Even though the characters in Sputnik Summer live in a small town in the Adirondacks and visit from surrounding cities, they are obviously aware of these events from newspapers, radios, and television news. I didn’t want to shoe-horn these events into the story. So, the headers of each chapter are New York Times headlines from that date. I wanted them to create a tone, a sense, a feeling of the tenor of the times.
I also wanted to capture some of the cultural history. Hula Hoops. Elvis. Father Knows Best. The Millionaire. The Beats. The Communist threat. Get rich schemes on matchbooks. Hot Rods. I picked up a number of popular magazines from 1958 and used quotes from them for sub-headings. Which Twin Has the Tony; See the USA in Your Chevrolet; Learn Accounting at Home.
Q. What do you want readers to take away from Sputnik Summer?
A. First and foremost, I want them to feel they’ve read a good story. I try to make my characters as complex and engaging as possible, but for me telling a good story is the primary objective. Beyond that, I think the core problems of friendship, loyalty, deception, ambition, and deciding who you are going to become are timeless, and I hope I provide a unique and engaging perspective on them. And, I hope within the context of a good story, Sputnik Summer takes on the issues of sexual abuse, the place of gay people in society, and the tensions between the diverse groups in a resort town in 1958. What’s the same? What’s different? And I’ve attended many readings and book discussions where readers surprise the author with what they’ve taken away from the novel.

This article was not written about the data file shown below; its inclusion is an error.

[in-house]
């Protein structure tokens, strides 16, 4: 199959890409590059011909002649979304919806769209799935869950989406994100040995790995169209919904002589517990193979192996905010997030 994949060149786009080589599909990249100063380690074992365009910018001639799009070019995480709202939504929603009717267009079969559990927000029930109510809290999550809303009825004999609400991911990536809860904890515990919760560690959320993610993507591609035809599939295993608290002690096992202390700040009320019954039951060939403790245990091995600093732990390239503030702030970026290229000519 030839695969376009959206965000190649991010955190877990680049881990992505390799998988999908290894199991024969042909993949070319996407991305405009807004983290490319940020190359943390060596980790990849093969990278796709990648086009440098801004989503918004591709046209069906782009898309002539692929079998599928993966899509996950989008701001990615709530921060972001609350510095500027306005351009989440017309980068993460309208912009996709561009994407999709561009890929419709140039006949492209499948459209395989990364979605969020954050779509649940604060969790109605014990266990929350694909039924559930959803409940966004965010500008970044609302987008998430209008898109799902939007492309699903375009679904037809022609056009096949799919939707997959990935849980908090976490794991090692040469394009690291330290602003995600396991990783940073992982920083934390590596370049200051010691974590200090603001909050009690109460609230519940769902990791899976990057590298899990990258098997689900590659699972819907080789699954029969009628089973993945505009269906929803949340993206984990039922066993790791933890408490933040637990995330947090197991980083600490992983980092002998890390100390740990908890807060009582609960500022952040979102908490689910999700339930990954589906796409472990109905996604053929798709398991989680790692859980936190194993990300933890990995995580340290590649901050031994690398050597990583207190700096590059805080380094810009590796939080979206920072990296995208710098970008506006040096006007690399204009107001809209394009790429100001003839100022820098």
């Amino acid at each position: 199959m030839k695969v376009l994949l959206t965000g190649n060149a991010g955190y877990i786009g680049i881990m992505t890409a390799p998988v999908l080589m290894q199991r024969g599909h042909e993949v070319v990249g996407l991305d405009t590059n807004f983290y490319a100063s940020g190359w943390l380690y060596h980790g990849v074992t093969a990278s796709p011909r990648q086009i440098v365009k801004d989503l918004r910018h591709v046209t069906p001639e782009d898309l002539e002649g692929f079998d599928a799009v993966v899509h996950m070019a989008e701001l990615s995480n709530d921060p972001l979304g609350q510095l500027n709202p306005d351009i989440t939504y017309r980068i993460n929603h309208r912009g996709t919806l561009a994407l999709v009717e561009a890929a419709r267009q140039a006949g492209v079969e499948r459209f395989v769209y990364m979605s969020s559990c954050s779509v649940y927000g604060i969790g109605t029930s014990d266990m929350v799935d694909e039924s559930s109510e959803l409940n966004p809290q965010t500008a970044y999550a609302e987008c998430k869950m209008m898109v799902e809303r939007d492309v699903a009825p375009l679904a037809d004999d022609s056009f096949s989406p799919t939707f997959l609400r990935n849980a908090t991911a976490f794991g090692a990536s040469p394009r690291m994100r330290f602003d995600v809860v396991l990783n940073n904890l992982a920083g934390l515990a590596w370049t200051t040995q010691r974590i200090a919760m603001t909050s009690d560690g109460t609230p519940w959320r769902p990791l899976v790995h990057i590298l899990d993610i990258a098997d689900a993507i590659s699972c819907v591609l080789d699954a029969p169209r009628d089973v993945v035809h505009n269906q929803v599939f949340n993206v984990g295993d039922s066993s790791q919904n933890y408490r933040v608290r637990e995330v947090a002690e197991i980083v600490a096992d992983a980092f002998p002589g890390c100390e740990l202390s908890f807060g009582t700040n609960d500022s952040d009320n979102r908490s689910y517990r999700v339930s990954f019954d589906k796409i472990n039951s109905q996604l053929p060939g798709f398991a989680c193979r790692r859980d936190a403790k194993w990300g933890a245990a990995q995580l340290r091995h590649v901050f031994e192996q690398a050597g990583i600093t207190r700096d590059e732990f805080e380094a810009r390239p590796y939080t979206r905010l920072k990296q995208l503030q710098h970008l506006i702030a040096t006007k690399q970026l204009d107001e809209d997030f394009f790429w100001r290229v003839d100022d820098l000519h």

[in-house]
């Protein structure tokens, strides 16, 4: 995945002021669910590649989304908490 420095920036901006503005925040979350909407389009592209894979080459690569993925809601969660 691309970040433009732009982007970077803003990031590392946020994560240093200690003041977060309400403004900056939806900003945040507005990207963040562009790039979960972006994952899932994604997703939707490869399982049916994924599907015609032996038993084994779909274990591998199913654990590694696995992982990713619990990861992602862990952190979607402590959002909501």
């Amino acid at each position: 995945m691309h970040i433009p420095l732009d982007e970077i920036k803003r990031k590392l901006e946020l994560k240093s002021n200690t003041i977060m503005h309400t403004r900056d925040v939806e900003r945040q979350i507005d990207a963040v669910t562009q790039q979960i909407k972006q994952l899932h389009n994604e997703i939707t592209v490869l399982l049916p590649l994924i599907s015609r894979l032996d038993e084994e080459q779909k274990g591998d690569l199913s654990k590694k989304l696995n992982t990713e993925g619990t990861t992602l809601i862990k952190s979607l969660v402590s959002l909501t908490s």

Q. What are you working on now?
A. I’m a couple of drafts away from completing a novel about two brothers tangled in a family construction business that rode the housing boom of the last decade and is about to implode in the financial collapse of 2008. Its working title is The Prodigal’s Brother.
For more detailed information about Paul Castellani you can visit the Rockefeller College – SUNY-Albany website.